Michele:

We’re talking about something that is fundamental. We’re talking about the intentional taking of a human life, and you can’t put into law something that God has already called unnatural evil. 

David:

That’s right.

Michele:

Because moral laws immutable. 

David:

The difficulty we have is people faith, as we know right now in polling, only one out of three Christians believe there’s absolute moral truth. And that’s a problem. 

The Infallible Word of God

David:

That’s a problem, because the Bible is full of absolute moral truth. I guarantee when you stand before God, He has absolute moral truth. 

Michele:

That tells you what believers think about the in infalible, true Word of God. They don’t know what’s true or isn’t it true. Remember in the Old Testament after the scripture been hidden for so long, and it was brought out, and it was read before the people? The people wept with joy because there’s freedom in law.

When we think of the law.

We think of something scary, and how we don’t want to see the police officer pull us over—I mean, who would? You know you’re going to get a ticket—But the law is for freedom. It’s to free us, to free us to do what is right and it’s for our benefit, and for the benefit of our fellow man.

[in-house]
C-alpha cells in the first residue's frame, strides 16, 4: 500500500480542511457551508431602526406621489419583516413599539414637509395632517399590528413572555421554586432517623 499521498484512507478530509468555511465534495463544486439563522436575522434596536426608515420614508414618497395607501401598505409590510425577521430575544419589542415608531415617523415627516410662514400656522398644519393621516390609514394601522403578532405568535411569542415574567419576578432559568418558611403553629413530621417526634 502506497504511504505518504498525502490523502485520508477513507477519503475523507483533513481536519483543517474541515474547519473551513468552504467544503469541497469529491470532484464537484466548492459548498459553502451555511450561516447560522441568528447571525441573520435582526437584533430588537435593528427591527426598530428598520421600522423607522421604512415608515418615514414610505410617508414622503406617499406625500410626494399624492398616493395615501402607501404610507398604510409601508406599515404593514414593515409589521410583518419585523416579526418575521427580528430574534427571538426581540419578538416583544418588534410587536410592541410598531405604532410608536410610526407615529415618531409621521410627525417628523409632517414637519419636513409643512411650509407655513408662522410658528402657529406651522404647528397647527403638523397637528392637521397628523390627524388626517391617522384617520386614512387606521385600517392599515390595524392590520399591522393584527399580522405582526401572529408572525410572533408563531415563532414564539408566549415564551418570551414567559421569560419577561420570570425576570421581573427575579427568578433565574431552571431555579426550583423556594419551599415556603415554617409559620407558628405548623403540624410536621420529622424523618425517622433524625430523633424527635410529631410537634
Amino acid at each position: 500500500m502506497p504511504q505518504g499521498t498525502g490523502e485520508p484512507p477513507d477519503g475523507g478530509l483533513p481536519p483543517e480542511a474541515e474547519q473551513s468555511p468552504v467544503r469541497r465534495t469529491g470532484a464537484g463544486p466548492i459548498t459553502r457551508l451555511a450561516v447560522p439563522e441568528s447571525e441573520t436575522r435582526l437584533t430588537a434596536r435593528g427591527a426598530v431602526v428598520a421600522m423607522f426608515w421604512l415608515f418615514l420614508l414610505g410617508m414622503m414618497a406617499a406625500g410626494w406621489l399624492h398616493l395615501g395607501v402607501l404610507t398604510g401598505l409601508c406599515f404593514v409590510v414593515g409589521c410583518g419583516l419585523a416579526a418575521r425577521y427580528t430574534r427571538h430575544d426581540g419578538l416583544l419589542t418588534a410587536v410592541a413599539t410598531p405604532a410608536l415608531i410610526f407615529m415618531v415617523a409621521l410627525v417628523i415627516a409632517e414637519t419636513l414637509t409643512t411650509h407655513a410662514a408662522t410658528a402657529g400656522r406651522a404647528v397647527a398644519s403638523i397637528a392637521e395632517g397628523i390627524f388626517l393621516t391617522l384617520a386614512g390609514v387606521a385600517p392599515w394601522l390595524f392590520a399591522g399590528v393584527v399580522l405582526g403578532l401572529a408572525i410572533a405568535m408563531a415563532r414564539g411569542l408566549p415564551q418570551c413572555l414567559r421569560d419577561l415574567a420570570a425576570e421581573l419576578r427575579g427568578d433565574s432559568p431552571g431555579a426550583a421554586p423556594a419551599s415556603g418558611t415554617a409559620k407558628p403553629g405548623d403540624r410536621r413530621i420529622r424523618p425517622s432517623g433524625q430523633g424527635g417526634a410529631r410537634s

David:

That’s what the Bible calls itself: the Law of Liberty. If you will live by the law, you’ve got freedom. That’s why Esther Armstrong says, “Hey, there’s 10 laws to keep you out of jail. This will keep us alright. One hundred thousand laws will put you in jail.” 

That’s not freedom. These laws of God will keep you safe. That’s freedom.

Michele:

The New Testament says, “Now the Lord is that spirit, and where the spirit of the Lord is, there is liberty.”

David:

That’s liberty, and that’s why I’m going back to, “The moral law is not restricted, it gives lots of freedoms,” it gives lots because, if you live by the moral law, you have control of yourself, and you don’t need external controls from the outside. 

Bible or Bayonet

There’s there’s a great quote from Robert Winthrop that I love, and he says, “Man will be controlled, be it by power within them, or power without them. Be it by the Bible, or by the bayonet.” 

If you’ll do what the Bible says, you don’t need the bayonet. You don’t need somebody trying to control you outside.